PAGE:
‘Walid’ tracks down child traffickers in new Malaysian martial arts film
Outsider Pictures

Movie mogul Samuel Goldwyn reputedly once snarked: “If you want to send a message, use Western Union!” But one way socially conscious filmmakers can cleverly “sneak” messages into movies is by sandwiching their ideas into popular genres that audiences are familiar with. Film Noir and murder mysteries are good examples: Author Dashiell Hammett was a Communist Party member who put anti-capitalist notions about greed and obsession with money into works such as The Maltese Falcon. While the content of leftist filmmaker Costa-Gavras’ 1969 Oscar- winning Z depicts political assassination and the colonels’ coup in Greece, it is in form a whodunit: Who killed the Greek peace candidate?

In a similar way, inspired by news reports about child trafficking, award-winning Malaysian co- writer/co-producer/director Areel Abu Bakar has created a 110-minute work about a child abduction ring and border issues in Malaysia under the guise of being a martial arts movie. The first half of the almost two-hour Walid is a drama, with only a few brief fight scenes. The titular character teaches informal classes in northern Malaysia near the border with Thailand. Walid (Megat Sharizal, a veteran actor with many screen credits) notices a shy, poor but pretty little girl named Aisha (Putri Qaseh, who has been acting since 2019) hanging around his informal classroom. As Aisha clearly has a thirst for knowledge, Walid—whose son has disappeared— takes the impoverished lass under his wing.

After Aisha also vanishes, Walid intrepidly embarks on a search for his pupil and the “Silat” hits the fan when the martial arts literally kicks in. Joined by police also hot on the trail of the traffickers, an hour-long frenzy of fisticuffs, chops, leaps, violent footwork, axes, long machetes, tosses, turns and some gunplay erupts as Walid and his allies track down the kidnappers who imprison Aisha and other children in squalid conditions, as the black market syndicate seeks to sell them, possibly abroad, into servitude. Most of the epic combat between the good guys (plus a gal or two) and child snatchers is fought using Silat, the traditional Malaysian self-defense technique.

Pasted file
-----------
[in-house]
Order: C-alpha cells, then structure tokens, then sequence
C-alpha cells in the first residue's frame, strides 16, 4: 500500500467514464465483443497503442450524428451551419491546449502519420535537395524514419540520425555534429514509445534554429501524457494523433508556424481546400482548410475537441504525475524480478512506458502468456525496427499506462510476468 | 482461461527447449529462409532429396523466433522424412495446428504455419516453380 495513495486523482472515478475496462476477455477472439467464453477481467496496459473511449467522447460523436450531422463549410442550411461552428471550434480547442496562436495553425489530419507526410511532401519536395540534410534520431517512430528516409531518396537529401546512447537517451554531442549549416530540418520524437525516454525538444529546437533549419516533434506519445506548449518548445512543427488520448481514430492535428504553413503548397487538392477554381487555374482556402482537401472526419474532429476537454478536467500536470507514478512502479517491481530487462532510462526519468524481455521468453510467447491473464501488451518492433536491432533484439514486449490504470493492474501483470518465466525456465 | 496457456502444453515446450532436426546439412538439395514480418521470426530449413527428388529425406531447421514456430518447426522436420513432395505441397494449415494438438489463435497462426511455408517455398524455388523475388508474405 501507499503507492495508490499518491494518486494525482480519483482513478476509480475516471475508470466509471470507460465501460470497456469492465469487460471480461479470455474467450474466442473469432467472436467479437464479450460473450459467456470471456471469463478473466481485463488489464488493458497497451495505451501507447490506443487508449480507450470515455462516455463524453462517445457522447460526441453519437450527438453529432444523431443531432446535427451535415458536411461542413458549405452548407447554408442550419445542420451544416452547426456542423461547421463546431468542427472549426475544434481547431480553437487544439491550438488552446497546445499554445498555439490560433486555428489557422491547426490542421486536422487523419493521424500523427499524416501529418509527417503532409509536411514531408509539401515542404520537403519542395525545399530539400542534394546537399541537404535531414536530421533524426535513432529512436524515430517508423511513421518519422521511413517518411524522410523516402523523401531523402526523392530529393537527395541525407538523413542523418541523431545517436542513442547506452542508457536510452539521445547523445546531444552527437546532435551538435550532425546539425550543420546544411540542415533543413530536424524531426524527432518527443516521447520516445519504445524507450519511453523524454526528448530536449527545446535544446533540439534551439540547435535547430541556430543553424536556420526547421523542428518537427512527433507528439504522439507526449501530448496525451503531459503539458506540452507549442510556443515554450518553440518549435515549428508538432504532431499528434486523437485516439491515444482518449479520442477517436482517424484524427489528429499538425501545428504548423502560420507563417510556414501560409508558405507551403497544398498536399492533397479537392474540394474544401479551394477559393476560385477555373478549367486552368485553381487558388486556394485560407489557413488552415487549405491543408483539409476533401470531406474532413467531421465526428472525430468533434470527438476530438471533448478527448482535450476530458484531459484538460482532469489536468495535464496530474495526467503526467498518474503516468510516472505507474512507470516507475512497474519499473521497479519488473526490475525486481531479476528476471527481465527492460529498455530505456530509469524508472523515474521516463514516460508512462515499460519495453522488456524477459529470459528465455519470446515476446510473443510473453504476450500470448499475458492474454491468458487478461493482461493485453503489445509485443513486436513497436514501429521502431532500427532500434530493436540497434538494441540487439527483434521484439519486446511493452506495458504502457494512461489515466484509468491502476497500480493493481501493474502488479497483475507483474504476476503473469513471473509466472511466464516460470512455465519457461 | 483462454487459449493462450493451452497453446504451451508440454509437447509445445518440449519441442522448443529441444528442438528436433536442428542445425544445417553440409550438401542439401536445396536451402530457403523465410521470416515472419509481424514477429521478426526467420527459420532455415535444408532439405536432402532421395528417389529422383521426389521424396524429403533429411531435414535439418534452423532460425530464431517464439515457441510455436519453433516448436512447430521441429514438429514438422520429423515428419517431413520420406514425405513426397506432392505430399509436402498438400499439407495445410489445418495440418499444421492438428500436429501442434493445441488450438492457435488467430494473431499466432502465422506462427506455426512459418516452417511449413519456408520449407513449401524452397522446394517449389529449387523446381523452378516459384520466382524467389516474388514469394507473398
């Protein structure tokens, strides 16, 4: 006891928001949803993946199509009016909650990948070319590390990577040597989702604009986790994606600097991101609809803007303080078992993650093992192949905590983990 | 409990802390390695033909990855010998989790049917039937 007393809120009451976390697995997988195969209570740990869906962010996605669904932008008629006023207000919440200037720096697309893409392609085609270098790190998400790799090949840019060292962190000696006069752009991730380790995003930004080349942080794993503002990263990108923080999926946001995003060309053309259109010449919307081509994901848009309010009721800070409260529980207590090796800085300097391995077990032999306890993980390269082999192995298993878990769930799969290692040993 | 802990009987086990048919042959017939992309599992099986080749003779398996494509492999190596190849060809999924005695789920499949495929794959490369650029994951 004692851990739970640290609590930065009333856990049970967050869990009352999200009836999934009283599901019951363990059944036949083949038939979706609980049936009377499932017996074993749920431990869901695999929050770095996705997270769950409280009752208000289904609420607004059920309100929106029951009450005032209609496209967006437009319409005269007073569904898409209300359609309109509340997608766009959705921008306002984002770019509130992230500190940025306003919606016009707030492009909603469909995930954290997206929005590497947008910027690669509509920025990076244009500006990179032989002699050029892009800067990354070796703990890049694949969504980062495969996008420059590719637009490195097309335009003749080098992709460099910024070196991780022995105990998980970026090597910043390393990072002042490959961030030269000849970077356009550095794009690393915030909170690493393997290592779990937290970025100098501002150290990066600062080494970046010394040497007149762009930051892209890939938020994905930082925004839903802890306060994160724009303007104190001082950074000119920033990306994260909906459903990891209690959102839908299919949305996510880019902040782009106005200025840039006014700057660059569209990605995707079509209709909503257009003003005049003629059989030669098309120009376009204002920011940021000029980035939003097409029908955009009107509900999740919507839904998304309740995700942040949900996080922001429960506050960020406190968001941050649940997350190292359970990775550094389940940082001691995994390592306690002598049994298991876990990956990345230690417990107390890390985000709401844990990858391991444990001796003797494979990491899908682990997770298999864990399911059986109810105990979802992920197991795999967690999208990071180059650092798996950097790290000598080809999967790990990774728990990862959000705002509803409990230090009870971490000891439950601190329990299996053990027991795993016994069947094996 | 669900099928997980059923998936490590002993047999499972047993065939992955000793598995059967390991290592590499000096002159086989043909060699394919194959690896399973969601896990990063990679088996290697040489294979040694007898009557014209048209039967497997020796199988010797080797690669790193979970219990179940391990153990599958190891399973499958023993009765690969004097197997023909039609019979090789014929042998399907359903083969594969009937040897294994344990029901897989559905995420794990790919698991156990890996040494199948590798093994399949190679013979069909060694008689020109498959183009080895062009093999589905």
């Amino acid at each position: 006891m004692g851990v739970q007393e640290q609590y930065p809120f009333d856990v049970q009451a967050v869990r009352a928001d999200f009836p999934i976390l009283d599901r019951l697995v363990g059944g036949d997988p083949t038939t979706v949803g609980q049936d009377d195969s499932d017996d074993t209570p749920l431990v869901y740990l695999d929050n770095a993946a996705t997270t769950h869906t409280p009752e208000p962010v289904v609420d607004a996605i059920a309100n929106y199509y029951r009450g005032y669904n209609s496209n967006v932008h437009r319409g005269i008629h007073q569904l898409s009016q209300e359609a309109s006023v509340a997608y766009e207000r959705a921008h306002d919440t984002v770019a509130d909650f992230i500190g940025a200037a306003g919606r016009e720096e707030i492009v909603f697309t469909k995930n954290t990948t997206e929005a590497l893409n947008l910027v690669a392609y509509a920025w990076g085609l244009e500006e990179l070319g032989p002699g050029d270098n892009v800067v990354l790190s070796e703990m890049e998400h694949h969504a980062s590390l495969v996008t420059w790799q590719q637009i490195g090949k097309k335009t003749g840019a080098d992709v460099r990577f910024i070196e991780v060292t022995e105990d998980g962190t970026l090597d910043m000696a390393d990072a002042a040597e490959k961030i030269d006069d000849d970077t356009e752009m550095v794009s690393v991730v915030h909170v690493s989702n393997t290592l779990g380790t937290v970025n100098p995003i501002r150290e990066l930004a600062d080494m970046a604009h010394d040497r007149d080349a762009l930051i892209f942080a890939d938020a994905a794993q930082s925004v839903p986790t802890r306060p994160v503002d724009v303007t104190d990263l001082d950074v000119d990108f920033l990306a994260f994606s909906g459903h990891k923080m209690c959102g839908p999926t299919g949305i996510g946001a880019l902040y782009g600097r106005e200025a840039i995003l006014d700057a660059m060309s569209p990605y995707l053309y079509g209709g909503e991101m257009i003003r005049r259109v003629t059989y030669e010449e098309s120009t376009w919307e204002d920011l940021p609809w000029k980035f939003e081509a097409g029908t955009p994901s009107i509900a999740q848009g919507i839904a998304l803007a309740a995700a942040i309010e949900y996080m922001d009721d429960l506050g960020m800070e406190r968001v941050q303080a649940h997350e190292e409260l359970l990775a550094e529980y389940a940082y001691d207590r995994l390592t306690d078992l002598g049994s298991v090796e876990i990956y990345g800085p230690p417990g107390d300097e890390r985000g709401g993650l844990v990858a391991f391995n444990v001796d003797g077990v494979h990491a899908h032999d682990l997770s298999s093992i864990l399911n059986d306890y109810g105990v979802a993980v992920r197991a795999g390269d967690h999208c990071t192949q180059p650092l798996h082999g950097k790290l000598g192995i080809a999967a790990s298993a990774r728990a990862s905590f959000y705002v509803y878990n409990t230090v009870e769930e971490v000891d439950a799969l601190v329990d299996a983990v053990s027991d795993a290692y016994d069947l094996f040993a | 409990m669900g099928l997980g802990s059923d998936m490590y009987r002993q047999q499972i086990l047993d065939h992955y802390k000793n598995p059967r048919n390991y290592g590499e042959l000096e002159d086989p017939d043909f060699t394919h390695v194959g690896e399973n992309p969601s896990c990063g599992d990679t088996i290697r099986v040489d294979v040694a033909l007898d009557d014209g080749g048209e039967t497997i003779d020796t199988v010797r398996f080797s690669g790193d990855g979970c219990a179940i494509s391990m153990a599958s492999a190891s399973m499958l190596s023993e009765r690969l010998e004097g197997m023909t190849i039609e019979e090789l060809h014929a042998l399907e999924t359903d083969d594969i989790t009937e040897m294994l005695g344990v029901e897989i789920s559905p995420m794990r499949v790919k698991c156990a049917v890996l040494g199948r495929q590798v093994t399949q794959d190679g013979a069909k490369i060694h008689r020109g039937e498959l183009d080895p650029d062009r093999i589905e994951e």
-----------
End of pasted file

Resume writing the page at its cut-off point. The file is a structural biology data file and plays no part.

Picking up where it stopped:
According to Areel Abu Bakar, who spoke in a Q&A after the L.A. premiere of Walid with star Megat Sharizal translating from Malay into English, the director allowed the cast members, who were mostly versed in martial arts, to improvise and be spontaneous while their fight sequences (which are often intercut with other pairs of fighters) were being shot. This in part accounts for why the donnybrook lasts so long on the screen. Areel’s reel is really graphic and the director hopes his battle royale will inspire action-loving theatergoers to buy tickets to a movie about child trafficking they might otherwise not go see.

Areel said he expects his film to be “controversial” in Malaysia when it is released there next month. Some of the flick’s traffickers speak Thai, as Walid raises questions about Kuala Lumpur’s international relations, especially at the northern border region, which is a touchy subject.

The filmmaker’s previous action-packed movie, 2019’s Silat Warriors: Deed of Death, won an “Excellence in Action Cinema Award” at the New York Asian Film Festival and a Special Jury Award at the Malaysian Film Festival, where it was also nominated for Best Film and in three other categories. Areel, who has been in Malaysia’s motion picture industry since at least 2011, has said: “As action films have become a favorite genre of viewers not only in Malaysia, but worldwide, this is one of the ways to introduce our culture and heritage to the international level. We are trying to provide an opportunity for martial arts activists to join the film industry.”

Walid is being billed as a “Social Action Thriller.” The first hour emphasizes the importance of education and thoughtfully dramatizes the problem of the commodification of children and their abductions in the Third World. Those concerned with the issues of trafficking and immigration will likely find it to be of interest. The film is well-acted and offers glimpses of what life is like in the southeast Asian nation of Malaysia. Viewers who are fights fans—in particular, martial arts aficionados—will probably relish and hoot and holler for the heroes during the extended ultra- violent Silat struggle for survival of the fittest, although this endless bloody brawl lasting around an hour isn’t exactly the cup of tea for pacifists.

Walid is in Malay with some Thai and in English subtitles and was theatrically released July 28 at the Cinema Village in N.Y. and on August 11 at the Laemmle Glendale in L.A. In the fall Walid will be available on VOD. The trailer can be viewed here.

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Ed Rampell
Ed Rampell

Ed Rampell is an LA-based film historian and critic, author of "Progressive Hollywood: A People’s Film History of the United States," and co-author of "The Hawaii Movie and Television Book." He has written for Variety, Television Quarterly, Cineaste, New Times L.A., and other publications. Rampell lived in Tahiti, Samoa, Hawaii, and Micronesia, reporting on the nuclear-free and independent Pacific and Hawaiian Sovereignty movements.